|Published by Anonymous on Sun, 16 Dec 2018 13:17|
A few minutes ago we all sang the hymn A Place at the Table. For man and woman, young and old, for everyone born a place at the table – where all are welcome.
As you know in the Church of England there are various understandings about Communion or the Eucharist. Some say that in order to take communion you have to have been confirmed in the Church of England. Others say that as long as you were baptised and have faith then you can receive the bread and wine. We have in our usual service booklets the words – visitors - if you normally received communion in your own church, you are welcome to have it here.
So today, we are going to be having our Communion here around the table. And we are going to share the bread and wine among ourselves, it will be passed round in each direction and you will each serve each other. When all become equal, and for today I would like to say to those of you with children, if you would like them to participate give them a bit of your bread and a sip of the grape juice.
Communion is not about showing who is in the club and more important, but about the inclusiveness of God’s love. As one of our former Bishops said, “The Communion Table is the most levelling symbol we have in our faith. It is a reminder that we are all in need of God’s forgiving love, and we are all given God’s forgiving love.” We are indeed all one in Christ Jesus our Lord. This is the theology of table fellowship. This is the example of the radical, extravagant love of God for us all. This gift that Jesus tells us we are to do in remembrance of him is that on-going reminder of what we, as the church, are all about. We are now the ones who are called to build the inclusive community of God by inviting all we see to this open table of God’s grace. This table fellowship is the very cornerstone of our faith as Christians. What do we need to do, to make our church open to others? How do we open the house of God so we are as radically extravagant in our hospitality as God is toward us? How can we invite others to join us at the table?
One of my favourite stories about life lived in the table fellowship of God is one probably known by many of you in some form. This is the way I heard it.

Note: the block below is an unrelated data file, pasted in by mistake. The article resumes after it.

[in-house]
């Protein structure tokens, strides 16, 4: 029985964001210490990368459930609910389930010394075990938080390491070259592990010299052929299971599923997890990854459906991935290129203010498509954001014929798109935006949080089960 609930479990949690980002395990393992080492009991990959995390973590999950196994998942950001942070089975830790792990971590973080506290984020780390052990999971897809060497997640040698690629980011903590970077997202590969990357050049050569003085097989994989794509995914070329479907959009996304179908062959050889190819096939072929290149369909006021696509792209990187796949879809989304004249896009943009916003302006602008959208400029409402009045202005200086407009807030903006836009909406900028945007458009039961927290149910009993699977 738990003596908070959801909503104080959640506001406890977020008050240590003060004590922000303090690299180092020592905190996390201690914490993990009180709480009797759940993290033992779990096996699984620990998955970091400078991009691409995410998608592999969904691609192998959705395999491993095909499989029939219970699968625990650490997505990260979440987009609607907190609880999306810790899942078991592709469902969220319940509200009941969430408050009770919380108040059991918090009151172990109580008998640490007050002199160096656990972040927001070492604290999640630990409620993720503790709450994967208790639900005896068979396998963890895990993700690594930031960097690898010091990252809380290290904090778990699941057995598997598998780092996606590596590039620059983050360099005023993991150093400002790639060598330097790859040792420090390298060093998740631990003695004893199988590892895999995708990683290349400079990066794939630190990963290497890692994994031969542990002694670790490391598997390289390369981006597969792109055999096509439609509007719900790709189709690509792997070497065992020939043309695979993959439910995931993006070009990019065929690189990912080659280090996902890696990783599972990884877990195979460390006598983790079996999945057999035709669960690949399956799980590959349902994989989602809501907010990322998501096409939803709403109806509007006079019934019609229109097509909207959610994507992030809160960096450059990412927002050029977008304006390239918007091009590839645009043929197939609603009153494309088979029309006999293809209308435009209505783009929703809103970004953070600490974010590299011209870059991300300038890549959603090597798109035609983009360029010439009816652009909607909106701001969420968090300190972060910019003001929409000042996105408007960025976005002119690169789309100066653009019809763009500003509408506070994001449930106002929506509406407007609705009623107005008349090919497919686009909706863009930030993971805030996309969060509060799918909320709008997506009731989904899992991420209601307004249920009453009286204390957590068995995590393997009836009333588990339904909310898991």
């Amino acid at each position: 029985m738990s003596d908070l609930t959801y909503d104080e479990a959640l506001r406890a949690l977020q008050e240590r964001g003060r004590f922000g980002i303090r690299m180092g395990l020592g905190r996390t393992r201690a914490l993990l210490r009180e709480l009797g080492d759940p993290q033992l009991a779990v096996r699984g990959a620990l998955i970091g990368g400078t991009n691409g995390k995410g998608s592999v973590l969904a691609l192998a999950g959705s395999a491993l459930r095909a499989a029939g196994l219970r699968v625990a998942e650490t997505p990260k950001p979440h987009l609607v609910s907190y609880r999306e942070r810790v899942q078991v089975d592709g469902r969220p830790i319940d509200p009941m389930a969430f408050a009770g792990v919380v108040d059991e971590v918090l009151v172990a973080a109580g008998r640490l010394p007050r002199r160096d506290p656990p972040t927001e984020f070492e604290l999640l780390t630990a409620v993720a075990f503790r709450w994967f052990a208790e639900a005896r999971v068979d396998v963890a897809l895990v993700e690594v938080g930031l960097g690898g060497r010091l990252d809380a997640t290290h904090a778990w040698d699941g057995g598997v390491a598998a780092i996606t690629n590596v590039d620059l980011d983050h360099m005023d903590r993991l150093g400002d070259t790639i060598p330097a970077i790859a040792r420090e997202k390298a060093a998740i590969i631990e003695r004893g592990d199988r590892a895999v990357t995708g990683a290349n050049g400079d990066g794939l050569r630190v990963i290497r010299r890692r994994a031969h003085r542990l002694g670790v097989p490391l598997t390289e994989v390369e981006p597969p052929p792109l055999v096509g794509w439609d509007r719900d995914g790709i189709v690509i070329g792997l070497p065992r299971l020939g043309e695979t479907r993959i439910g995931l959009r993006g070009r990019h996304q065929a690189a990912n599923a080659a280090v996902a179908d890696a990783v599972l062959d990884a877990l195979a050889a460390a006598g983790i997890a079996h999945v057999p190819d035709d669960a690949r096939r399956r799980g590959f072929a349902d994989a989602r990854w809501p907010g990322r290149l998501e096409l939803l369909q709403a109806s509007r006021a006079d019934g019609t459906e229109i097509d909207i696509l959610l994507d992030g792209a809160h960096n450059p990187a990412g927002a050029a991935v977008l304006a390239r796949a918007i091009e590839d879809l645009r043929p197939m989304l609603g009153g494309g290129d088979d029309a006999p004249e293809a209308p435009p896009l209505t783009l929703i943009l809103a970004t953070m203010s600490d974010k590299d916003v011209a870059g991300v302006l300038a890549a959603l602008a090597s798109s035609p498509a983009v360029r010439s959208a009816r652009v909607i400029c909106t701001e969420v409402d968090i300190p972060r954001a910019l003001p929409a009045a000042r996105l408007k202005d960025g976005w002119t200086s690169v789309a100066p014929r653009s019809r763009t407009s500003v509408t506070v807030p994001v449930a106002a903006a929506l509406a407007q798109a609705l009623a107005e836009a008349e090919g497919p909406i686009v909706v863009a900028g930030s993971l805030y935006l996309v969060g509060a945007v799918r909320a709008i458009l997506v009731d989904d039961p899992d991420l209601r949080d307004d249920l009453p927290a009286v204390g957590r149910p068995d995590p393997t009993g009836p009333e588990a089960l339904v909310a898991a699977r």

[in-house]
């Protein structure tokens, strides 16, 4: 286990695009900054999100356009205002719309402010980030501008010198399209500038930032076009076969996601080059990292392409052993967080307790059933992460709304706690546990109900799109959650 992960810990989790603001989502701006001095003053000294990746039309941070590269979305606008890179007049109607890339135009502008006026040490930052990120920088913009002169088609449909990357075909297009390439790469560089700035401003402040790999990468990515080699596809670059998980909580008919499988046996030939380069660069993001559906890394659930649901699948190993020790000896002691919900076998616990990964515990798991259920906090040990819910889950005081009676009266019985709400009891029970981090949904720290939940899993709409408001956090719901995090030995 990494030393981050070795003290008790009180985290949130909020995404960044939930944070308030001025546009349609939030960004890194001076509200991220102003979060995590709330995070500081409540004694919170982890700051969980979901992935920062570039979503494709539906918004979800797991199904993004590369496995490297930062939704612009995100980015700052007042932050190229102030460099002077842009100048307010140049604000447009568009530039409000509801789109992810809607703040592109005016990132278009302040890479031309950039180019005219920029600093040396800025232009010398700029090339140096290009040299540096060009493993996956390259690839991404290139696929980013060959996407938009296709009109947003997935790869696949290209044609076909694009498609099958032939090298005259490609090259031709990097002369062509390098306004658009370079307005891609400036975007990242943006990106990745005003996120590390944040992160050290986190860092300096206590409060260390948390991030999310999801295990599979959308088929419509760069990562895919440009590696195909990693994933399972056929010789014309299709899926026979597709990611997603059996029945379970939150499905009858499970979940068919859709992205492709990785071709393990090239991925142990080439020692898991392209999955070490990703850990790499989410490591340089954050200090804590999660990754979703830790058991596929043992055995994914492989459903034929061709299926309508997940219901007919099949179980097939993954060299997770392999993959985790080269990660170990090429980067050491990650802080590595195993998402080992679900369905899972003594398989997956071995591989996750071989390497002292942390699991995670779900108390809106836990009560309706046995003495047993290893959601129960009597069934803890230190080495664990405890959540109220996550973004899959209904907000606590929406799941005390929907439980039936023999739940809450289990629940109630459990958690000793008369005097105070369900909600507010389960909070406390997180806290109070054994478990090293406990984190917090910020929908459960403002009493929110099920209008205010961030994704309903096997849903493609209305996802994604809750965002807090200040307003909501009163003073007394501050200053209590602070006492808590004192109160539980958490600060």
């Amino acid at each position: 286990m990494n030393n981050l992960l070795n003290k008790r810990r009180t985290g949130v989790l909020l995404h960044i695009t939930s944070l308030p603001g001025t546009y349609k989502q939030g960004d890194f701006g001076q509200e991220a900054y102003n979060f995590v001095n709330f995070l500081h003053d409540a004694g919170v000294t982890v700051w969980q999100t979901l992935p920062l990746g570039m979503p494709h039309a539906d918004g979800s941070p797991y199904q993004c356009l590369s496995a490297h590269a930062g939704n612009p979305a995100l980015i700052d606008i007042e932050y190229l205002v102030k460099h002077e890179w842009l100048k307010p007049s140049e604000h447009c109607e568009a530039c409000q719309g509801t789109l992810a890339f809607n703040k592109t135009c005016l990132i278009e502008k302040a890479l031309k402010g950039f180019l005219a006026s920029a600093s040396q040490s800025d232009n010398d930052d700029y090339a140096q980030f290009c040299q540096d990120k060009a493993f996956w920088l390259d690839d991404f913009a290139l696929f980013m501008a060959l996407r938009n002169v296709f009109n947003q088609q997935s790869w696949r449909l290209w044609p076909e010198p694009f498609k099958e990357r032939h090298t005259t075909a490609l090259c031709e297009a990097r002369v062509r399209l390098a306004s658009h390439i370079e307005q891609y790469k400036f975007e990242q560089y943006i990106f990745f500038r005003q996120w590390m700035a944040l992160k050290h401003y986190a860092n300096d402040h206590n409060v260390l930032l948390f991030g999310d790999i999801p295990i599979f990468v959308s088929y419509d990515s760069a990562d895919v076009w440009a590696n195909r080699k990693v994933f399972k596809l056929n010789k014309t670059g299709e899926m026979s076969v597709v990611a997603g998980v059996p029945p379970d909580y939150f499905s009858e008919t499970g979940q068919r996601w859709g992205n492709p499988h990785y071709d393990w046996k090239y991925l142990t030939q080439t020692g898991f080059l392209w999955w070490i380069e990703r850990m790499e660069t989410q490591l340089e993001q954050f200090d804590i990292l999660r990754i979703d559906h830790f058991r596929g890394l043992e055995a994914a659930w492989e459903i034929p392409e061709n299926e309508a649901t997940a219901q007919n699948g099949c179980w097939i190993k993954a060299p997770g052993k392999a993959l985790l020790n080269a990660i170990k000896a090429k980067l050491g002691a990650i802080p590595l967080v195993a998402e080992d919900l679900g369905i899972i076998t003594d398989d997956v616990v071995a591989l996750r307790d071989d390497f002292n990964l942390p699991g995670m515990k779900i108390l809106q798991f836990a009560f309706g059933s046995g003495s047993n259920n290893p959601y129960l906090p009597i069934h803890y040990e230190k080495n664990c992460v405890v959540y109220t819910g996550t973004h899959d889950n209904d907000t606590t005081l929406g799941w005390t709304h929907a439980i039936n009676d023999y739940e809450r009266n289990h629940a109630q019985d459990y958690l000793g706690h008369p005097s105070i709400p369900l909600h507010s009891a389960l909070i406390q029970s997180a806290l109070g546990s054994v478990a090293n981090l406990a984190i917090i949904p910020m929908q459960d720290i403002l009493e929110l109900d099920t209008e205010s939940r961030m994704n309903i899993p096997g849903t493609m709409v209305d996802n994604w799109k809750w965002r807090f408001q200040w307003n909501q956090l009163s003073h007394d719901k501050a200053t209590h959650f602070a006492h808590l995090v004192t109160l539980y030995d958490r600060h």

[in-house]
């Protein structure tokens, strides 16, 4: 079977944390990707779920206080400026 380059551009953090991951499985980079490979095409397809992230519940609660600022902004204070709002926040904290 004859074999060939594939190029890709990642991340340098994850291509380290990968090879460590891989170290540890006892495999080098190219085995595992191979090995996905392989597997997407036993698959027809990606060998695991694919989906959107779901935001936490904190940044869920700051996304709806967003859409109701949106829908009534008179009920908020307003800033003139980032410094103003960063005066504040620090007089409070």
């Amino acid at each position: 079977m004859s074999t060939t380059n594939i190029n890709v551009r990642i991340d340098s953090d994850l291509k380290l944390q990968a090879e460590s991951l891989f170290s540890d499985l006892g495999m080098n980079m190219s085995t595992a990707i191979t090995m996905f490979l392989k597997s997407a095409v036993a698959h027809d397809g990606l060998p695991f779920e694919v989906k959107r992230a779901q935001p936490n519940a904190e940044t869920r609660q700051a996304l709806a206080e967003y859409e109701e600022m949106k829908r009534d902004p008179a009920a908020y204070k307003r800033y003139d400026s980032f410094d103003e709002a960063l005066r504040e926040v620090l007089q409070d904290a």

A little girl comes running into her father all excited and wants to tell him about a dream she had the night before. She keeps pestering her dad until he finally says, “Ok tell me about your dream.” She says, “I dreamed that an elevator came into my room and the door opened and I heard a voice ask me to enter. I knew it was God, so I did. The elevator went down, down, down, and when it opened I knew I was in hell.” Her father taken back said, “Well tell me about hell.” She said, “There were huge banquet tables surrounded by people and each table was filled with the most scrumptious foods you could imagine. Meats, puddings, everything filled the table.” The father a little confused said, “That doesn’t sound so bad to me.” The little girl replied, “Yes, but everyone had three foot spoons tied to their hands so they couldn’t get the food into their mouths.” The father replied, “I can see why that would be hell.” The little girl then continued with her dream. “I got back in the elevator and I went up, up, up, and finally the door opened again and I knew I was in heaven.” “Really,” the father said. “Tell me all about heaven.” The little girl continued, “There were people sitting around huge banquet tables full of food. There was every kind of meat, puddings and every kind of food you could imagine. And every body had three foot spoons tied to their hands.” Now the father is really confused and says, “Well that sounds a lot like hell to me.” The little girl then replied with this huge smile on her face, “Yes, but in heaven they were feeding each other.”
Maybe a familiar story, but one that serves as an important reminder of who we are called to be and what it means to live table fellowship together. When we come to the table, we come as one: one in need, one in love, one in receiving God’s extravagant hospitality. It is a reminder that we are called to respect and honour each other for we are all one as children of God, loved by God. It is when we stop caring and supporting those around us, when we lose our sense of inclusive community that we create an isolation that takes life away from us all. It is when we love our neighbour as ourselves that we create community where all are included at the table of God’s grace.
The symbol of the table is central to our understanding of our Christian faith. Are we feeding each other? Are we caring for each other? Are we loving each other as Christ loved us? Are we bringing God’s radical hospitality to all of God’s beloved? Do we continually invite all of God’s children to join us at the table?
Come, the table is set for us. You, me, we all are invited for God’s hospitality is extravagant beyond measure.